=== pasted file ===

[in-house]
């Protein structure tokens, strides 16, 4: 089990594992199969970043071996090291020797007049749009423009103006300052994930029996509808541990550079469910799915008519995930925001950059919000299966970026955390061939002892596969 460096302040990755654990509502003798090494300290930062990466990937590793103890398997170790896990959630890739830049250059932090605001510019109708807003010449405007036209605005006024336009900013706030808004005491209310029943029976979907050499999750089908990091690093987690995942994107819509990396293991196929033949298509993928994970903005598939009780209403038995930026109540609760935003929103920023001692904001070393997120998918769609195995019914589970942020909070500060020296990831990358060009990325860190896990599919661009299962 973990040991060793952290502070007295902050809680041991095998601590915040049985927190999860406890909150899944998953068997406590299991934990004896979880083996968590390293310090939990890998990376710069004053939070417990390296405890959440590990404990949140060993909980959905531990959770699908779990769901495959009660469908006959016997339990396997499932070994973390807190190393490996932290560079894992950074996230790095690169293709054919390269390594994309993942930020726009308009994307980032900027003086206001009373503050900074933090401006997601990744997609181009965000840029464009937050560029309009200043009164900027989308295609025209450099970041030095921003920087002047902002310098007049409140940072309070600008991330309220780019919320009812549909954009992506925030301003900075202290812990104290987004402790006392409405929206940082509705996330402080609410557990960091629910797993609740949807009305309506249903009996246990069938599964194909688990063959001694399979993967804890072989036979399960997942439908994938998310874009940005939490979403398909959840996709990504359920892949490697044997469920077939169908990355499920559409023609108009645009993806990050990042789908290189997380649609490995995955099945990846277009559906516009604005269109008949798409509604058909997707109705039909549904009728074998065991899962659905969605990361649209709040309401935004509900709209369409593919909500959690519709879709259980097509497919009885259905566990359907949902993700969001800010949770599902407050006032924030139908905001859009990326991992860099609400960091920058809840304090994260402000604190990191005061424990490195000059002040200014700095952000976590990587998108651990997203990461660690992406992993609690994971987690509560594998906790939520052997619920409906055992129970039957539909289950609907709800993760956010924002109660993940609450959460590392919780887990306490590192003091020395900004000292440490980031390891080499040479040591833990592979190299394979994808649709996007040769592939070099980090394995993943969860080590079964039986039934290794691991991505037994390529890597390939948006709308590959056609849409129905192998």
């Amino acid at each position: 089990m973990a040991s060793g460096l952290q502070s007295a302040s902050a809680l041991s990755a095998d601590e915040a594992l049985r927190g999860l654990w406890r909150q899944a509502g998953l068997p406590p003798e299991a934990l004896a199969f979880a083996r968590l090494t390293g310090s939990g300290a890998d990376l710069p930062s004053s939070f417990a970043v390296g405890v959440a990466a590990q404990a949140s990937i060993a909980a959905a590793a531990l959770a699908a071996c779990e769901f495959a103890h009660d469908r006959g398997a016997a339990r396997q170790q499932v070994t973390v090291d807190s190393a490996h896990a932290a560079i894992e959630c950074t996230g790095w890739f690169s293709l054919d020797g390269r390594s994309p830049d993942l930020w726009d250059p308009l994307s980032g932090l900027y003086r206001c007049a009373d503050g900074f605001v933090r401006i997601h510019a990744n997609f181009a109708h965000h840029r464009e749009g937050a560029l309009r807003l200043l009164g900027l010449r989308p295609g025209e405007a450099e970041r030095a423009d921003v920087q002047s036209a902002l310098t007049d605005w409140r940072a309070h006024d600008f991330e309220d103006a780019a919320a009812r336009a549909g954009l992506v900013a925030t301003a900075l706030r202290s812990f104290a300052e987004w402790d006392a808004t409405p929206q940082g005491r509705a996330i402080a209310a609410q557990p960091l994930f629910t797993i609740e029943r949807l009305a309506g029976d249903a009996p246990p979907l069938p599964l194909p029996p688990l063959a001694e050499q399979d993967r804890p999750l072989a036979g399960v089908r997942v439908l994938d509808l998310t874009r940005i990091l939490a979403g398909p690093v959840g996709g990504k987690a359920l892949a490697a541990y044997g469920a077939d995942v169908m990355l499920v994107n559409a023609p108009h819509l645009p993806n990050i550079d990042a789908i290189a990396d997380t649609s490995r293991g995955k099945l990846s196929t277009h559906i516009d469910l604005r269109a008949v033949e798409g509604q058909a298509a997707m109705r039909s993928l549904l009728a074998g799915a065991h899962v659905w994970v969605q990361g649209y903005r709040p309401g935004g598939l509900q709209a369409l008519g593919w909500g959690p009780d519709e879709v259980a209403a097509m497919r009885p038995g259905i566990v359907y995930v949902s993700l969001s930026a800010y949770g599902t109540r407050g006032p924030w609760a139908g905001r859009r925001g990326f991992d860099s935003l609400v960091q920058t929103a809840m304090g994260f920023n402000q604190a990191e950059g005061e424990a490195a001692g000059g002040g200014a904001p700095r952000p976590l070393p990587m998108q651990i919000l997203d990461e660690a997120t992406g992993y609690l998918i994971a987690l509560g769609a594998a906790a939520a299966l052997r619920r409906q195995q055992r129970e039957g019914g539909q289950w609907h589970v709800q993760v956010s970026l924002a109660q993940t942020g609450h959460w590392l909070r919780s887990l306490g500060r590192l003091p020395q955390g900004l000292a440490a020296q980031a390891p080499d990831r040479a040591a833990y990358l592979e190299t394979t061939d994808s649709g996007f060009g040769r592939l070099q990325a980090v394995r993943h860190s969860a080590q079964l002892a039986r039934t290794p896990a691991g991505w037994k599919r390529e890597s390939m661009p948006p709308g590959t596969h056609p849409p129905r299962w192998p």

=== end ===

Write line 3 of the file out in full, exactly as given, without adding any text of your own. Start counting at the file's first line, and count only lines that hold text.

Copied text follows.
């Amino acid at each position: 089990m973990a040991s060793g460096l952290q502070s007295a302040s902050a809680l041991s990755a095998d601590e915040a594992l049985r927190g999860l654990w406890r909150q899944a509502g998953l068997p406590p003798e299991a934990l004896a199969f979880a083996r968590l090494t390293g310090s939990g300290a890998d990376l710069p930062s004053s939070f417990a970043v390296g405890v959440a990466a590990q404990a949140s990937i060993a909980a959905a590793a531990l959770a699908a071996c779990e769901f495959a103890h009660d469908r006959g398997a016997a339990r396997q170790q499932v070994t973390v090291d807190s190393a490996h896990a932290a560079i894992e959630c950074t996230g790095w890739f690169s293709l054919d020797g390269r390594s994309p830049d993942l930020w726009d250059p308009l994307s980032g932090l900027y003086r206001c007049a009373d503050g900074f605001v933090r401006i997601h510019a990744n997609f181009a109708h965000h840029r464009e749009g937050a560029l309009r807003l200043l009164g900027l010449r989308p295609g025209e405007a450099e970041r030095a423009d921003v920087q002047s036209a902002l310098t007049d605005w409140r940072a309070h006024d600008f991330e309220d103006a780019a919320a009812r336009a549909g954009l992506v900013a925030t301003a900075l706030r202290s812990f104290a300052e987004w402790d006392a808004t409405p929206q940082g005491r509705a996330i402080a209310a609410q557990p960091l994930f629910t797993i609740e029943r949807l009305a309506g029976d249903a009996p246990p979907l069938p599964l194909p029996p688990l063959a001694e050499q399979d993967r804890p999750l072989a036979g399960v089908r997942v439908l994938d509808l998310t874009r940005i990091l939490a979403g398909p690093v959840g996709g990504k987690a359920l892949a490697a541990y044997g469920a077939d995942v169908m990355l499920v994107n559409a023609p108009h819509l645009p993806n990050i550079d990042a789908i290189a990396d997380t649609s490995r293991g995955k099945l990846s196929t277009h559906i516009d469910l604005r269109a008949v033949e798409g509604q058909a298509a997707m109705r039909s993928l549904l009728a074998g799915a065991h899962v659905w994970v969605q990361g649209y903005r709040p309401g935004g598939l509900q709209a369409l008519g593919w909500g959690p009780d519709e879709v259980a209403a097509m497919r009885p038995g259905i566990v359907y995930v949902s993700l969001s930026a800010y949770g599902t109540r407050g006032p924030w609760a139908g905001r859009r925001g990326f991992d860099s935003l609400v960091q920058t929103a809840m304090g994260f920023n402000q604190a990191e950059g005061e424990a490195a001692g000059g002040g200014a904001p700095r952000p976590l070393p990587m998108q651990i919000l997203d990461e660690a997120t992406g992993y609690l998918i994971a987690l509560g769609a594998a906790a939520a299966l052997r619920r409906q195995q055992r129970e039957g019914g539909q289950w609907h589970v709800q993760v956010s970026l924002a109660q993940t942020g609450h959460w590392l909070r919780s887990l306490g500060r590192l003091p020395q955390g900004l000292a440490a020296q980031a390891p080499d990831r040479a040591a833990y990358l592979e190299t394979t061939d994808s649709g996007f060009g040769r592939l070099q990325a980090v394995r993943h860190s969860a080590q079964l002892a039986r039934t290794p896990a691991g991505w037994k599919r390529e890597s390939m661009p948006p709308g590959t596969h056609p849409p129905r299962w192998p």